So Lisa and I rolled into Tromso on the night before the race at about midnight. Under the false impression that our hotel had an airport shuttle, we dilly dallied and ended up last in the taxi line. There was a mild state of nervousness as we were the only ones at the airport... at all. And there were no taxis waiting. But one came around and we hopped in, checked into our outrageously expensive hotel. Pete (who ran the WWR with us back in 2006) said that about 9 years ago, he rolled into Tromso without any hotel plans and happened to show up on the night of the Midnight Sun Marathon when there is absolutely nothing and slept on a park bench. Lisa and I seriously considered this option. For over $300 a night we got a small room that was totally nothing special with no breakfast! Oh Norway. You are not a place for the thrifty.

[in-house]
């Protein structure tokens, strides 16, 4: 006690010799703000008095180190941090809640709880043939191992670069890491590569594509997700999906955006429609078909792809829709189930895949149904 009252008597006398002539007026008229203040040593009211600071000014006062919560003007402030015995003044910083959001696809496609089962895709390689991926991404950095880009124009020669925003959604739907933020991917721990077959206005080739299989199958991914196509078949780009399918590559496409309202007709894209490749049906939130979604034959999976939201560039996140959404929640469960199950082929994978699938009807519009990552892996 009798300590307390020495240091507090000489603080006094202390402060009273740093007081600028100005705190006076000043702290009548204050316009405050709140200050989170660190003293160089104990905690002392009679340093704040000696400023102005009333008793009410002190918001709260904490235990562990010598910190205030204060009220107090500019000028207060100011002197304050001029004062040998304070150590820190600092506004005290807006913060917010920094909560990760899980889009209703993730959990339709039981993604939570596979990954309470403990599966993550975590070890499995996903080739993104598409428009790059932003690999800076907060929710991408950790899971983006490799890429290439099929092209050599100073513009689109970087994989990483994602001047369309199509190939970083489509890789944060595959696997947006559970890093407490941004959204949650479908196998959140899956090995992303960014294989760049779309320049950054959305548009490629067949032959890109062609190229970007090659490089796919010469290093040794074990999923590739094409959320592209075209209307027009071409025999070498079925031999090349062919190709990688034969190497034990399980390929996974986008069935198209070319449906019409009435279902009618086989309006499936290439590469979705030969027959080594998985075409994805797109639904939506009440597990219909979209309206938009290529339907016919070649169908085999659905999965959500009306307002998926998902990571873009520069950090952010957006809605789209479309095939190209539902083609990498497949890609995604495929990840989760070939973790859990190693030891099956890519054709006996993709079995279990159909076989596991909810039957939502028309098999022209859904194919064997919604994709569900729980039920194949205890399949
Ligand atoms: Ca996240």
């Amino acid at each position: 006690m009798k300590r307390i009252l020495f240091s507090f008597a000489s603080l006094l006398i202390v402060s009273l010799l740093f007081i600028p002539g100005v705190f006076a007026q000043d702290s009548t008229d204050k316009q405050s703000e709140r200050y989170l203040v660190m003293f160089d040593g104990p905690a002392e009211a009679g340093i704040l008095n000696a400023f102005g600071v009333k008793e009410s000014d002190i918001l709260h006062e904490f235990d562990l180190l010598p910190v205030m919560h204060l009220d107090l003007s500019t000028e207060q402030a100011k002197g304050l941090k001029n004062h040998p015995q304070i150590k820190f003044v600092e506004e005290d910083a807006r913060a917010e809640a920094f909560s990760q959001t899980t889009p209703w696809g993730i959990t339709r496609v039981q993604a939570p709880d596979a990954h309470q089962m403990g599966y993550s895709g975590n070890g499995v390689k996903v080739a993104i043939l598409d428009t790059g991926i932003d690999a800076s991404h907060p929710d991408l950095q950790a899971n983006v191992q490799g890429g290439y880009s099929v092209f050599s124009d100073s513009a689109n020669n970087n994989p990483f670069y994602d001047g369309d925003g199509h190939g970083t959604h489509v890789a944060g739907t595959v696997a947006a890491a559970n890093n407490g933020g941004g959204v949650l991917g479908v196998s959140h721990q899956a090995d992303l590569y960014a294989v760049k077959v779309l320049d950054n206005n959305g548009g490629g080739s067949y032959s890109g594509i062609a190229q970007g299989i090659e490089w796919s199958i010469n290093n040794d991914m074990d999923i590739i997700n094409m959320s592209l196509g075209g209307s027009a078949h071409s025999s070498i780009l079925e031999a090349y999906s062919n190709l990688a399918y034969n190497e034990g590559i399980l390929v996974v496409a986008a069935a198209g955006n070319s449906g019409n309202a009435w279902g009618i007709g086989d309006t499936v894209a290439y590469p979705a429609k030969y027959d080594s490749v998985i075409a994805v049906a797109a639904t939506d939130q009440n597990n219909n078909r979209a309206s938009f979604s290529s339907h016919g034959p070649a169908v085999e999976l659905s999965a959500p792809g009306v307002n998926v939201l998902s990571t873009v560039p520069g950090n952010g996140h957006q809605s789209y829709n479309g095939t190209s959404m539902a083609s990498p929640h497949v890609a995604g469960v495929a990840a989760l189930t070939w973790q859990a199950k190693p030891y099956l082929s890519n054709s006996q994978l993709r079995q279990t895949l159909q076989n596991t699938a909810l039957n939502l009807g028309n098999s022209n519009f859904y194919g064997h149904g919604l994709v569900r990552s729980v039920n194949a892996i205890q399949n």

Anyway, we checked in, but weren't tired, so we went to the pub next store and ordered ten dollar beer and wine (seriously!) and listened to some dude play Stairway to Heaven. We needed some alcohol to make our bodies think it was night time since it was light out this whole time. At about 1:30 we noticed it was actually getting lighter out, so we decided to take a stroll down to the water to watch the sun rise.So one reason to love Norway... Everyone drives station wagons! I love my station wagon. Norwegians are totally my peeps. Seriously, I have never seen such a station wagon concentration in my life.We eventually wandered back to our hotel and fell asleep at about 3am. With the jet lag, I managed to sleep in until 11am, after which we got motivated, picked up our packets, ate an unimpressive lunch (which cost like $30) and then went back to the hotel and took naps. I love naps! Afterwards we wandered down to this cafe that had delectable cakes for our pre-race carb loading. Yum! During this time it started to rain. This was not looking good. Running in the rain when it is only 50 degrees out is not exactly fun. But miraculously it cleared up right as the marathon started at 8:30pm. Lisa and I headed up to watch the start, then we went back and got ready. Seriously, it was really weird to get ready to do a long run at 10:30 at night. We headed to the start where everyone was doing warm up aerobics to the Ghostbusters theme. We mocked them for a while like we were too cool for that shiznit, but it was only a matter of time before we were dancing around with a bunch of Norwegians and letting out the nervous energy.At 10:30, we were off! The first song on my ipod was fittingly Abba. Yeah, they are Swedes but whatever. The weather was beautiful. Perfect temps. And a great course. While Tromso is near the mountains, the entire race was along the ocean, so the course was flat. It was superpretty! I did drop my (new) camera once, but it survived.